We would at the very least need photographic evidence that could be dated to the period of the Raj - needless to say, no such photos have come to light. The lack of any citation of 'port out, starboard home' in any of the numerous letters and literary works that remain from the British Raj is a more convincing argument against that origin. "
 
I'll leave all this Boss stuff for the commoners.
Now if you want something "Posh"..[URLunfurl="true"]Redirect Notice

A bit like Walt of Disney fame. Back in the sixties his lawyers sent a letter to a Scot informing him to change his name ASAP, as it was in breach of copyright. The Scot answered saying as he was born before WD started ,they should reconsider their position or he might return the favour. His name, D. Duck. Funnily enough he never heard from them again.
 

Slime

LE
I used QI as source simply for the klaxon used to signify jumping in with both feet with a popular but incorrect nugget of information.

As for your "chalk mark" theory,

" The same goes for the alleged chalking of POSH on steamer trunks. The evidence for this is even less likely ever to come to light. The finding of luggage from that period with the appropriate chalk marks is hardly evidence, as the marks could have been added ten minutes previous to the find.

We would at the very least need photographic evidence that could be dated to the period of the Raj - needless to say, no such photos have come to light. The lack of any citation of 'port out, starboard home' in any of the numerous letters and literary works that remain from the British Raj is a more convincing argument against that origin. "

I don’t have photos, but I learned this during tours of the SS Great Britain, I’d guess that the info given on the ship and museum that comes from ships/makers/owners records is pretty sound.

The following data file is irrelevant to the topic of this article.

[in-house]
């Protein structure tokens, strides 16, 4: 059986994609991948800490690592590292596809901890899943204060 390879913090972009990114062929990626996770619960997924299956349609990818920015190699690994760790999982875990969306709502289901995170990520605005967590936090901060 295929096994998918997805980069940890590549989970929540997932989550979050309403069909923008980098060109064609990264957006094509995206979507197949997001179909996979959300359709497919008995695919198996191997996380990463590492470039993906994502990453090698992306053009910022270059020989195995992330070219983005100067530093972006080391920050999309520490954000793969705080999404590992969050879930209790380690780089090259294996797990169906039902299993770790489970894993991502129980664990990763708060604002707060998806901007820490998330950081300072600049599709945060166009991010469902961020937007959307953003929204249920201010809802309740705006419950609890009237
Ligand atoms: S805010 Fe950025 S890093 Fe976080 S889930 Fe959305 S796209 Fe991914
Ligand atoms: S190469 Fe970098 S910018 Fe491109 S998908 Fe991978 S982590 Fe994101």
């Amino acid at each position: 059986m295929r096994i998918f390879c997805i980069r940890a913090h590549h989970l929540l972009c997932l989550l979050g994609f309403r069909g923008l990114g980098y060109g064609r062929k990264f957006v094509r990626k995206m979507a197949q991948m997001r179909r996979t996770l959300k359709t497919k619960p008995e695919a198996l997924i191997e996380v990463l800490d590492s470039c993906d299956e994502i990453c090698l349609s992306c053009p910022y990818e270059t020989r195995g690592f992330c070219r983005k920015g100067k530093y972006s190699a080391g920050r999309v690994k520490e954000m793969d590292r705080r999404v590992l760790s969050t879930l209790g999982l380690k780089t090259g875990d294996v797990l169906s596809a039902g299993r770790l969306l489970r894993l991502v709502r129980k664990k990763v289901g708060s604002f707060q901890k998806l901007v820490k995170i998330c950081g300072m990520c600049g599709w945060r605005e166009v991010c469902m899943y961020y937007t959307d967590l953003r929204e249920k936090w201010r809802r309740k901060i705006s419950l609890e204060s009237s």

The ship is well worth a visit, and there is far more to see and learn at the site now than in years gone by.
 

Cold_Collation

LE
Book Reviewer
Something similar happened when BMW bought the Mini brand. It went after all the companies with 'Mini' in their names (sorry, branding - that should be 'MINI') over copyright.

A lot of the little aftermarket and customising companies, many of whom had been in business for years, were forced to change name. This, despite BMW no longer making the original Mini and it being no threat to its business.

Perhaps this idiot should also have a go at the American use of the word 'boss' to describe something which is very good.

There is though a peculiar arrogance to trying to claim this word as somehow belonging to the company. [SARCASM] I suspect that it long predates the company. [/SARCASM]

Perhaps it's better if he just stops being an idiot and shuts up.
 
I'd finger his misses

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1601454443076.png


The big gym queen . . .

 
I don’t have photos, but I learned this during tours of the SS Great Britain, I’d guess that the info given on the ship and museum that comes from ships/makers/owners records is pretty sound.

The ship is well worth a visit, and there is far more to see and learn at the site now than in years gone by.

But no actual records, just salty old seadog dits, right?

Thanks for clearing that up.